do:

    stuff.each do |thing|
      if thing.instance_of?(other_thing)
        thing.action()
      end # if
    end # each stuff

Cheers,
Tim Hammerquist
94846d7255b19629c0c78700d9b5a046?d=identicon&s=25 ngw (Guest)
on 2006-02-01 22:57
(Received via mailing list)
-Rubyist <nuby.ruby.programmer@gmail.com>:
> What do you think about those "end"s? Do you *REALLY* like them?
> Will Ruby-2 offer an alternative? Well, maybe not "indentation" but
> will another solution be available?

You're asking for trouble when using something like eruby.

  ngw
A16652fd5d83c0473bd1e39d9a2117a6?d=identicon&s=25 Dirk Meijer (Guest)
on 2006-02-02 01:03
(Received via mailing list)
i like the "end"s, it reminds me of the old days when i programmed my
Texas
Instruments calculator and always forgot an "end" somewhere :P

2006/2/1, Phil Tomson <ptkwt@aracnet.com>:
58479f76374a3ba3c69b9804163f39f4?d=identicon&s=25 Eric Hodel (Guest)
on 2006-02-02 01:06
(Received via mailing list)
On Feb 1, 2006, at 1:37 PM, Luke Duncalfe wrote:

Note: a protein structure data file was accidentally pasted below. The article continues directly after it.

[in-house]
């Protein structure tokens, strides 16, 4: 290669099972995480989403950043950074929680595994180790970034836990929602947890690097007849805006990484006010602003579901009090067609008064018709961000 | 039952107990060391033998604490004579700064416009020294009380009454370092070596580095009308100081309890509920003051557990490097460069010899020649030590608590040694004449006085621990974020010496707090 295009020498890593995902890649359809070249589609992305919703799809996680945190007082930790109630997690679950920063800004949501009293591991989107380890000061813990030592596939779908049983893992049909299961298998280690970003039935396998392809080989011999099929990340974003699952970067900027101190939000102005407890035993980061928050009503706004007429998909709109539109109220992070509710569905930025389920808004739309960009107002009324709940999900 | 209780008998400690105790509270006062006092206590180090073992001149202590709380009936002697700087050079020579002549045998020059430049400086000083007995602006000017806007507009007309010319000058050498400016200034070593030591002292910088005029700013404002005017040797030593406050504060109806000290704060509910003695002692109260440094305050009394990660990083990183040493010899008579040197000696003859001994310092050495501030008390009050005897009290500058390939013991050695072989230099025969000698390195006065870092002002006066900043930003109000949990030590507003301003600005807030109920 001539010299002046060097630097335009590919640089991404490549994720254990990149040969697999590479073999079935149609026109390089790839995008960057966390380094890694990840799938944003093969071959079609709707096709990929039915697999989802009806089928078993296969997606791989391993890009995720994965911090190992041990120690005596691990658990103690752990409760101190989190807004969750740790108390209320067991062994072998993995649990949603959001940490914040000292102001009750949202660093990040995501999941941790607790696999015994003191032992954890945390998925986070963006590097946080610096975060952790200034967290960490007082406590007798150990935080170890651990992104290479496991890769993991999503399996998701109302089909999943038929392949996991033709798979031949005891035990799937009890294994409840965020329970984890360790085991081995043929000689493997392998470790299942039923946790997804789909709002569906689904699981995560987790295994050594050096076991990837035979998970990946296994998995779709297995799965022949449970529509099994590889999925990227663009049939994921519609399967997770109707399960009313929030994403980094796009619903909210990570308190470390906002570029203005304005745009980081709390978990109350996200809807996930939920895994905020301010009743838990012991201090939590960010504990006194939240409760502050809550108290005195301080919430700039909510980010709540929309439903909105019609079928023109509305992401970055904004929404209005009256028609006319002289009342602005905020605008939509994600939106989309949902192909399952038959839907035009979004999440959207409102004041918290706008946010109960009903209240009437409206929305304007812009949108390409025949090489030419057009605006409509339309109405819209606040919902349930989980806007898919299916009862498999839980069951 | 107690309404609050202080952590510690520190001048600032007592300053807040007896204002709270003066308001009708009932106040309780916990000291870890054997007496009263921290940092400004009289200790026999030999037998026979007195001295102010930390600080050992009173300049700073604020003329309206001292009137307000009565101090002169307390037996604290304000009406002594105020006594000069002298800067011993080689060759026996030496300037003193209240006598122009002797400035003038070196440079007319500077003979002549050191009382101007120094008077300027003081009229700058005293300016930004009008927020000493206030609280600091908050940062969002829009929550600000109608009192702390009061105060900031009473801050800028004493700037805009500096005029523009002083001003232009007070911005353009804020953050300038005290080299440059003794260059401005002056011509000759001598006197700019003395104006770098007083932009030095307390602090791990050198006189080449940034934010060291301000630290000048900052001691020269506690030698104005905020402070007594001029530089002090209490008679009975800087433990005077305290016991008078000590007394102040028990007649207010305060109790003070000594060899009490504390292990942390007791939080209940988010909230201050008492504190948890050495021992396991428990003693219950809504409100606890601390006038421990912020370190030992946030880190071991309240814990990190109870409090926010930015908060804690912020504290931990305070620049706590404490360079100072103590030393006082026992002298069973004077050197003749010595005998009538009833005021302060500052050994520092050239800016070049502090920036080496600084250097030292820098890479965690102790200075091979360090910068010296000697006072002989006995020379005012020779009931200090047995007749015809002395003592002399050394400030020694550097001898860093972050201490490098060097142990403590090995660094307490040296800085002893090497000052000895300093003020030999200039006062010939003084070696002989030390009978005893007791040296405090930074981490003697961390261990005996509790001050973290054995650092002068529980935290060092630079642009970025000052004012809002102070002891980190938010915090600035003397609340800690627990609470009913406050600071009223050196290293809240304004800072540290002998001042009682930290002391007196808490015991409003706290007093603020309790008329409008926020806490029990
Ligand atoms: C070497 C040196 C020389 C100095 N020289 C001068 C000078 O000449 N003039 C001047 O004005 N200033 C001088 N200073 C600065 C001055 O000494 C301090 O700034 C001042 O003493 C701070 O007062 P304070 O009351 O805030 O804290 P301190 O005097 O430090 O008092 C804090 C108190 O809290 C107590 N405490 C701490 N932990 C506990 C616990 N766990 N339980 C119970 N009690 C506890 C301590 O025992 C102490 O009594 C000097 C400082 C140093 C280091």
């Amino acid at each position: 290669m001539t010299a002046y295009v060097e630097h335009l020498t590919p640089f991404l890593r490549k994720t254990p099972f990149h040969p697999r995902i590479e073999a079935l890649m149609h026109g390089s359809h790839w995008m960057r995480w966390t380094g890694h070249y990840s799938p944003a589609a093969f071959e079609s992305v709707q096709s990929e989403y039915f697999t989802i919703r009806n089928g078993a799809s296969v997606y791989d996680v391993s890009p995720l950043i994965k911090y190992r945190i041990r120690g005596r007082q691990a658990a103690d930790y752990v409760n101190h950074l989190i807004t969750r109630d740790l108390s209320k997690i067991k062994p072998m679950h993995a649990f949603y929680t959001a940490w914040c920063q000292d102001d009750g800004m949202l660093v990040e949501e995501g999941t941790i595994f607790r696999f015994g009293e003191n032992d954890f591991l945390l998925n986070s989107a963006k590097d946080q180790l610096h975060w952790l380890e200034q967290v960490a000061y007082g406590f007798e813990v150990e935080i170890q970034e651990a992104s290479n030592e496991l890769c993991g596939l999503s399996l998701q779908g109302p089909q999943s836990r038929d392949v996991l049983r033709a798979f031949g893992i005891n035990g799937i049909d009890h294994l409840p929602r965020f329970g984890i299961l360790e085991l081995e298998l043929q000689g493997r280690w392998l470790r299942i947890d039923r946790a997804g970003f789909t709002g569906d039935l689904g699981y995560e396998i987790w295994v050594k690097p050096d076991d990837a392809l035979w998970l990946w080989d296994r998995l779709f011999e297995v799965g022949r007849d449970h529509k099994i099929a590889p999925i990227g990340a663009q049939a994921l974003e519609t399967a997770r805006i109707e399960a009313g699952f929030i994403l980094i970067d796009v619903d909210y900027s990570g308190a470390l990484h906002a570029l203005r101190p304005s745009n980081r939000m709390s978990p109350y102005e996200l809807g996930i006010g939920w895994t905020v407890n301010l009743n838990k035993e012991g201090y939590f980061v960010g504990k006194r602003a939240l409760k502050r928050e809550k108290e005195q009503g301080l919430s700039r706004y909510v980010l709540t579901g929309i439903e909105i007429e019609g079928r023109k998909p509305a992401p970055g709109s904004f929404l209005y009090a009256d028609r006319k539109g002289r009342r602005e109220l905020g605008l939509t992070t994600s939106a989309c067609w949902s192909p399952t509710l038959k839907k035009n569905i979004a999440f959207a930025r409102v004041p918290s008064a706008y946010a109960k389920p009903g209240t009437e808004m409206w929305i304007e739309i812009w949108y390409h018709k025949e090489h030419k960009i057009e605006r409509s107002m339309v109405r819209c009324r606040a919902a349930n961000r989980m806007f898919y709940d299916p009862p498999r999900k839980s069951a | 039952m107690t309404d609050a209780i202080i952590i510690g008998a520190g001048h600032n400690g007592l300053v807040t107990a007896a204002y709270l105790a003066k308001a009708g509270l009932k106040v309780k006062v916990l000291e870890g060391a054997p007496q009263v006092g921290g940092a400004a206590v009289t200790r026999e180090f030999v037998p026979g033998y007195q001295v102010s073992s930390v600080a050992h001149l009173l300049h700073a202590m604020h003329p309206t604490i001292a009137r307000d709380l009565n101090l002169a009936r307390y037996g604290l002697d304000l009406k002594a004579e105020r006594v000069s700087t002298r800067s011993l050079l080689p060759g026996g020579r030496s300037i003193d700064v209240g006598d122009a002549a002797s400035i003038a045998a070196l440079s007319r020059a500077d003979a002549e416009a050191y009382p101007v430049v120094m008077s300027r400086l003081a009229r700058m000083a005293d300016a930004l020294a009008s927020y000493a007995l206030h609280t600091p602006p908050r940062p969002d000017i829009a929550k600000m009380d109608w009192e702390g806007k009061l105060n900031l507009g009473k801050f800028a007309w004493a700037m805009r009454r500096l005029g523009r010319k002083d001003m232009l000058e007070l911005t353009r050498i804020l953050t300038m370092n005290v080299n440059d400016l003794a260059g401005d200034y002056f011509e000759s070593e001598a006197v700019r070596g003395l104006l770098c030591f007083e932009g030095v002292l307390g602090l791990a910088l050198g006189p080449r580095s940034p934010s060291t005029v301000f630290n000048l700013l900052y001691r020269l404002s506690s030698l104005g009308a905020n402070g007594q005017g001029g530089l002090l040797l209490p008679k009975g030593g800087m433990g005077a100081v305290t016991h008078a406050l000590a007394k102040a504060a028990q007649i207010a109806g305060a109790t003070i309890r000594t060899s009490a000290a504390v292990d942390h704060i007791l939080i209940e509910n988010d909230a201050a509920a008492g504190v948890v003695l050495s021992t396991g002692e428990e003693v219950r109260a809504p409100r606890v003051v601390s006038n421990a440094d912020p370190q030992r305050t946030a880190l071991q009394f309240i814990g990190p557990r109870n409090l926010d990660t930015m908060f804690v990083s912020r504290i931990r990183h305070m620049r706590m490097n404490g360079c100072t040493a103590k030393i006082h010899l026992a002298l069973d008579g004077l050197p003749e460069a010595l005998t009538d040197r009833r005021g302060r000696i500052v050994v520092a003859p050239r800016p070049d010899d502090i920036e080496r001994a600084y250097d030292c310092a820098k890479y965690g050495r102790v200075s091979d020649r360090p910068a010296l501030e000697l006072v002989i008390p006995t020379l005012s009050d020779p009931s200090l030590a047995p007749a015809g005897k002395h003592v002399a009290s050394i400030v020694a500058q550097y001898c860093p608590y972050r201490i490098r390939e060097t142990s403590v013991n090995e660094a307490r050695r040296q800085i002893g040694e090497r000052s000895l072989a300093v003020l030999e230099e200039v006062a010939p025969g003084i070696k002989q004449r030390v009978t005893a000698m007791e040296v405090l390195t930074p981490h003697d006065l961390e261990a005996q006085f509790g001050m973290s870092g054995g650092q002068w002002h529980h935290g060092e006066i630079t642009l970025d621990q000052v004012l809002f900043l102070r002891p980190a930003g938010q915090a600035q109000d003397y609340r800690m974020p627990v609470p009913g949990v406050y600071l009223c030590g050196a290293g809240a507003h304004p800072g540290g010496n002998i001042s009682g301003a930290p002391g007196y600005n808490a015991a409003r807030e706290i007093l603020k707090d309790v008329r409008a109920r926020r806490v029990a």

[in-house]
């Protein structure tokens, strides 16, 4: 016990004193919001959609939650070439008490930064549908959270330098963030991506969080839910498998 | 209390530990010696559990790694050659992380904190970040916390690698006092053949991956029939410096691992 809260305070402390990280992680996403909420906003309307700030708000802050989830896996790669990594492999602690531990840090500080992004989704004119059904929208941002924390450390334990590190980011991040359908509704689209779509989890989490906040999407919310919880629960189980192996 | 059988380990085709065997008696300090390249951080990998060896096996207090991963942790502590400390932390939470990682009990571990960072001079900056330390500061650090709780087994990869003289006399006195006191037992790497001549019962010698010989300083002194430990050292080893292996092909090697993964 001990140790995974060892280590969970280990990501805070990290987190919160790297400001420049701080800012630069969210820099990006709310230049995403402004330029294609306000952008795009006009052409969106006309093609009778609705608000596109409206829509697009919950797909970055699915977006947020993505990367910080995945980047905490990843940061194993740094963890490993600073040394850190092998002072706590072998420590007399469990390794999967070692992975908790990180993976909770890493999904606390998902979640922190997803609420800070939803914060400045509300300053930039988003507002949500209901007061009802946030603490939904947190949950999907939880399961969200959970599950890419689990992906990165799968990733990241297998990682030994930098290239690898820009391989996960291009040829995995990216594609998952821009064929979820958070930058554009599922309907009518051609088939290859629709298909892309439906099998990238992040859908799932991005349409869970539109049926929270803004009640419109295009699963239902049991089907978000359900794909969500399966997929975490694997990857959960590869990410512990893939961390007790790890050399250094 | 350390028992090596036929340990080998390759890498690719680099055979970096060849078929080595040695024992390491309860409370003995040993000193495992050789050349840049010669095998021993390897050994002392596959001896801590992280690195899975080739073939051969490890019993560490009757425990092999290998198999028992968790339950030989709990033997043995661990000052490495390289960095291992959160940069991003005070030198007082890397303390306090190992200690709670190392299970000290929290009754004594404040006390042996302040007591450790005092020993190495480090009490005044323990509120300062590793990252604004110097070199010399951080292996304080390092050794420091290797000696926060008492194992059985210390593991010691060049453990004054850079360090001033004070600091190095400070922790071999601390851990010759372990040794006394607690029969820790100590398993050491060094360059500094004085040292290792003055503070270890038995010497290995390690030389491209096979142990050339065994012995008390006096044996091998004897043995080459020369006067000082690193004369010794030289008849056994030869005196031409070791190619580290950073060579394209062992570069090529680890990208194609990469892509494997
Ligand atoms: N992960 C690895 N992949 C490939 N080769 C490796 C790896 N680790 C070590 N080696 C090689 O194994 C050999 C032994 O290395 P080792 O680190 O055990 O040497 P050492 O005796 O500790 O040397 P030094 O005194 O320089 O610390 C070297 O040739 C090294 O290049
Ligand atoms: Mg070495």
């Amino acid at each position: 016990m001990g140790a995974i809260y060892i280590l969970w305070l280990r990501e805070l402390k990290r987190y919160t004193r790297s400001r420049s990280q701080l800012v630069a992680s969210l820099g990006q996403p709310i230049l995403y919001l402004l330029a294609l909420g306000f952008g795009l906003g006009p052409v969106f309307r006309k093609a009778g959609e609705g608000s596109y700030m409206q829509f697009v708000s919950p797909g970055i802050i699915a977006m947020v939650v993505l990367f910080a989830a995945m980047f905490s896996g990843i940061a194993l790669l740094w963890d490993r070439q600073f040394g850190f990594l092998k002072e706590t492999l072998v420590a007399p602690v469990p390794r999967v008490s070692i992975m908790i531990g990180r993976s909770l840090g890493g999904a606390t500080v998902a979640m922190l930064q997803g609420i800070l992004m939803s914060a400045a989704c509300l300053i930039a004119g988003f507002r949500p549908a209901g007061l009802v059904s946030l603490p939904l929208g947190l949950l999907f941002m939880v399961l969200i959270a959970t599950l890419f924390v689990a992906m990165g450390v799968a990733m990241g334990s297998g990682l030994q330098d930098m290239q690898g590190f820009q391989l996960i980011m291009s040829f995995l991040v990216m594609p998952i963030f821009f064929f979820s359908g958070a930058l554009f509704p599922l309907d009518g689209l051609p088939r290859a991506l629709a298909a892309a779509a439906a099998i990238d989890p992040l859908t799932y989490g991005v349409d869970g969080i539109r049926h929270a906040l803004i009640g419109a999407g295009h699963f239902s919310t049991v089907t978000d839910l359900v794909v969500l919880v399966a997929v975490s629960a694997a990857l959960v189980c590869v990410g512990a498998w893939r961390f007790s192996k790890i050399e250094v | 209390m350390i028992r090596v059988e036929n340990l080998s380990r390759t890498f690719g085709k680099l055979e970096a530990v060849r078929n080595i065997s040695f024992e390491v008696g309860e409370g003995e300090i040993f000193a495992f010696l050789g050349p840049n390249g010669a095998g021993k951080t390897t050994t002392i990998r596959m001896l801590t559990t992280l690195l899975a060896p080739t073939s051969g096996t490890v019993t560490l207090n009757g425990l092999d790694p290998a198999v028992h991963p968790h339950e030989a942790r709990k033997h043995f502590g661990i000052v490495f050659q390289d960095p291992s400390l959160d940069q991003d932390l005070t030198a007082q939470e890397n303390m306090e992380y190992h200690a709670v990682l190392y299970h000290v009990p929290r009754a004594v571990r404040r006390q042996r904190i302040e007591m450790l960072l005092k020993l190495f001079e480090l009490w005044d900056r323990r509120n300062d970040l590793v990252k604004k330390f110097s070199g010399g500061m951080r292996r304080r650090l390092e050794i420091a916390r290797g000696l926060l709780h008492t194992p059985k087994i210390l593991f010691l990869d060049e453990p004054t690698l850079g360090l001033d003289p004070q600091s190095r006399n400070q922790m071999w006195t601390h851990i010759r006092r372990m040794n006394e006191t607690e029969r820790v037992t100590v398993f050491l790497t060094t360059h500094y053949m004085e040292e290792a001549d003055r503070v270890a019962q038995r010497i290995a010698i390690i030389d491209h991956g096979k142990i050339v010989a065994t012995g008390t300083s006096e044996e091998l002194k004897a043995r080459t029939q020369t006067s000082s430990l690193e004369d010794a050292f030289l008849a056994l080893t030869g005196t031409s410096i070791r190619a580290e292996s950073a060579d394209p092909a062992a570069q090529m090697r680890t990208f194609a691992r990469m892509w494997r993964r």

> my and
> other people's Ruby code and often been tempted to select those last 5
> 'ends' and hit the delete button. : )

I typically find I'm doing something wrong if I have five ends in a
row.  Too much complexity in one method.  Three is usually my max,
but I don't make a rule of it, it just happens.

--
Eric Hodel - drbrain@segment7.net - http://segment7.net
This implementation is HODEL-HASH-9600 compliant

http://trackmap.robotcoop.com
E0d864d9677f3c1482a20152b7cac0e2?d=identicon&s=25 Robert Klemme (Guest)
on 2006-02-02 01:12
(Received via mailing list)
2006/2/1, Rubyist <nuby.ruby.programmer@gmail.com>:
> Hi,
>
> I *REALLY* love Ruby very much. But I always find those "end"s somewhat
> ugly ( thousands of excuses to Matz ). I sometimes feel myself wishing
> that Ruby use indentation (as Python does) instead of "end"s.

> What do you think about those "end"s? Do you *REALLY* like them?
> Will Ruby-2 offer an alternative? Well, maybe not "indentation" but
> will another solution be available?

I don't even think about them.  I just use the language as it is.

robert
31ab75f7ddda241830659630746cdd3a?d=identicon&s=25 Austin Ziegler (Guest)
on 2006-02-02 01:15
(Received via mailing list)
On 01/02/06, Rubyist <nuby.ruby.programmer@gmail.com> wrote:
> What do you think about those "end"s? Do you *REALLY* like them?
> Will Ruby-2 offer an alternative? Well, maybe not "indentation" but
> will another solution be available?

I hope that the mistake that Python makes isn't repeated in Ruby 2.0.

I prefer explicit -- and more flexible -- than implicit and